Area Guide: The Hertfordshire village of London Colney
- Credit: Archant
A large village on the outskirts of St Albans, London Colney is best known for its retail park, aircraft museum and activity farm. We found out more...
First recorded in 1555, London Colney takes its name from the River Colne and refers to “Colney on the road to London”.
The high street used to be one of the main routes to the capital, with its range of inns proving a popular stopover with travellers.
With a population of nearly 10,000 residents, London Colney offers a great balance: it's a cosmopolitan area with access to London, while also offering many opportunities for people who enjoy appreciating nature.
There are many walks associated with the village, as well as a number of open-water fishing areas in and around the River Colne, notably Broad Colney Lakes.
The village also offers supermarkets, hairdressers, several takeaways and a variety of different businesses including a tattooist and several estate agents.
In addition there are doctor’s practices, a library and a handful of popular pubs.
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The retail park, Colney Fields, offers a selection of supermarkets and stores including a Sainsbury’s, Marks & Spencer’s and Next.
London Colney is steeped in history, being the area in which the Romans captured Alban, before executing him at Verulamium.
In more recent history, London Colney was the landing site of German spy, Karel Richter on May 12, 1941. After landing, Richter hid in a forest, too nervous to travel to London. After eventually coming out of hiding, Richter was approached by two lorry drivers asking for directions towards London.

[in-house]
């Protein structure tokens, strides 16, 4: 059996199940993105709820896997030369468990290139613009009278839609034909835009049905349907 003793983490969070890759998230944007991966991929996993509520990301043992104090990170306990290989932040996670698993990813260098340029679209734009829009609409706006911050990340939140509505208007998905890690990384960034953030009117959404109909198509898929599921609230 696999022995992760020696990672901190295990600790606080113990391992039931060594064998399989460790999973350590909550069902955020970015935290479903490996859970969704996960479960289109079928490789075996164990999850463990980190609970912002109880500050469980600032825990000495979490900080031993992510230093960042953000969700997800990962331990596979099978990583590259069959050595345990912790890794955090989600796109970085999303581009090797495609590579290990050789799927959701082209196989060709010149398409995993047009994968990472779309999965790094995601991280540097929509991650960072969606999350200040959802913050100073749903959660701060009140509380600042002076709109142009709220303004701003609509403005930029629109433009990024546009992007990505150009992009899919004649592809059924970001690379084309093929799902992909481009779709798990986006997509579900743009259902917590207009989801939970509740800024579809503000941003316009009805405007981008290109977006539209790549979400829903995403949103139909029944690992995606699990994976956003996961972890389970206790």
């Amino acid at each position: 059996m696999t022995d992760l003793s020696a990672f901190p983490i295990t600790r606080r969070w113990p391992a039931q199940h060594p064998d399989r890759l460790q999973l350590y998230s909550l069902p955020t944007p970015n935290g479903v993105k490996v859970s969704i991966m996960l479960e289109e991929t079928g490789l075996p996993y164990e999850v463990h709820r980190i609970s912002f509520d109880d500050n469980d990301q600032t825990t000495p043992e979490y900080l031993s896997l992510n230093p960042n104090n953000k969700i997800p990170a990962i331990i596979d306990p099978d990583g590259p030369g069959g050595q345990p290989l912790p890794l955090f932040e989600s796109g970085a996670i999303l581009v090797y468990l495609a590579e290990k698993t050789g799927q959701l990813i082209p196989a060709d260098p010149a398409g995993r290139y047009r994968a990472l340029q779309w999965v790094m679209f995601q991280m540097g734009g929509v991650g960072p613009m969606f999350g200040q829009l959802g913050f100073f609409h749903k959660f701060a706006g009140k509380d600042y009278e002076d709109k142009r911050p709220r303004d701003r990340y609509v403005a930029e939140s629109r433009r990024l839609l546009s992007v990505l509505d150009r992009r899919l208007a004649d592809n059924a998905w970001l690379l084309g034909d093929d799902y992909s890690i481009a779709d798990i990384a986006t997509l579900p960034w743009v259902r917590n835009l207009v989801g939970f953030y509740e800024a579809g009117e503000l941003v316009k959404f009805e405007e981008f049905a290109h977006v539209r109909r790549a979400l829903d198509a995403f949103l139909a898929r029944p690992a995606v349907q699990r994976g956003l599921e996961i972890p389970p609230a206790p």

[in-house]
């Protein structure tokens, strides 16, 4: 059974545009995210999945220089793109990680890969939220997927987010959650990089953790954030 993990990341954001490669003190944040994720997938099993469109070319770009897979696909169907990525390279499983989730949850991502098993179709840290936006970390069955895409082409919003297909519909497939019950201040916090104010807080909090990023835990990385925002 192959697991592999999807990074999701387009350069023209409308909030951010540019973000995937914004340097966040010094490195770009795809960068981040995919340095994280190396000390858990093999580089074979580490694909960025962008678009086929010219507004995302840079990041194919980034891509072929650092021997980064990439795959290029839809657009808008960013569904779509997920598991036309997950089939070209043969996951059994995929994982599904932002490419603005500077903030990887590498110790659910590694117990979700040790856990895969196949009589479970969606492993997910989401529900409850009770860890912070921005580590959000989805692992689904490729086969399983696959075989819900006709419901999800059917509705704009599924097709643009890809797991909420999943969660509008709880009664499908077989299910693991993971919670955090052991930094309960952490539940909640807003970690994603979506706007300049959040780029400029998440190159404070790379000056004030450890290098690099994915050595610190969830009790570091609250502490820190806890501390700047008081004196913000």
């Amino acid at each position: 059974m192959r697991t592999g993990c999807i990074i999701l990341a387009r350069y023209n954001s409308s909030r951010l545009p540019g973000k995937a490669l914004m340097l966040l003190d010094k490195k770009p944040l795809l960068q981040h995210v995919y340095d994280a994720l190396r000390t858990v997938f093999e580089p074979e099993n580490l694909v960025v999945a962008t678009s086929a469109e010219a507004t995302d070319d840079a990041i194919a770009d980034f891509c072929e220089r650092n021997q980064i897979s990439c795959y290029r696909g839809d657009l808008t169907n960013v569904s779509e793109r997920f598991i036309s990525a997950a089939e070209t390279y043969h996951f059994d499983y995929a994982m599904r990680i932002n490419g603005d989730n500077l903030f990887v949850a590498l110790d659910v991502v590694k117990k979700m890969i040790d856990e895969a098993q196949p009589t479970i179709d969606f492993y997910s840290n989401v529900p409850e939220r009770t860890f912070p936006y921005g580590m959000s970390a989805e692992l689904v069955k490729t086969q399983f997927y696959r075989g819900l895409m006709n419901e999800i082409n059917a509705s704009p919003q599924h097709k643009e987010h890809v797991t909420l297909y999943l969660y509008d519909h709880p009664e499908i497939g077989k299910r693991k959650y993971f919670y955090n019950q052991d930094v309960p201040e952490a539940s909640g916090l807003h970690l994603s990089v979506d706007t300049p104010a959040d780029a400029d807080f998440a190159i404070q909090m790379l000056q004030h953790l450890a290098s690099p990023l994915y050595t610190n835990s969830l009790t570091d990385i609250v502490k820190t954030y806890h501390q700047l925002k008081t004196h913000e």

When he was unable to give directions, they became suspicious and reported him to a police officer who took him to the local police station. Eventually, Richter confessed to the true purpose of his mission.
While there is obviously much more to London Colney than aeroplanes and animals, they're the key components of the village's most popular attractions.
The de Havilland Aircraft Museum, established in 1959, is the UK’s oldest aviation museum dedicated to the preservation of the de Havilland aviation heritage and is located at Salisbury Hall on the south side of the M25 motorway.
Those with young children could also enjoy a day out at Willows Activity Farm, which offers a mixed bag of attractions including cow-milking demos, funfair rides, JCB ride-ons, indoor soft play and farm animals.
Fans of sports, particularly football, will be able to enjoy watching non-league team London Colney FC, who play at Cotlandswick Playing Fields.
They are also able to appreciate the proximity of both Arsenal FC and Watford FC’s training grounds, which are next door to each other on Bell Lane.
Located to the north of London, close to Junction 22 of the M25, London Colney has excellent transport links.
Bus routes connect London Colney to a range of destinations, including St Albans, Barnet, Watford and Borehamwood.
Thameslink trains then run into London from both St Albans and Borehamwood.
House prices in London Colney are marginally more affordable than those in neighbouring St Albans. Homes currently on the market in the village include a three-bed character property on High Street for £650,000 and a two-bed, first-floor flat on Wyedale for £255,000.
There are three primary schools in the village, which are all rated ‘good’ by Ofsted: Saint Bernadette Catholic Primary School, London Colney Primary & Nursey School and Bowmansgreen Primary School.
London Colney students often attend secondary schools in St Albans, including St Albans Girls’ School (‘outstanding’) Samuel Ryder Academy ('good') and Verulam School ('good’).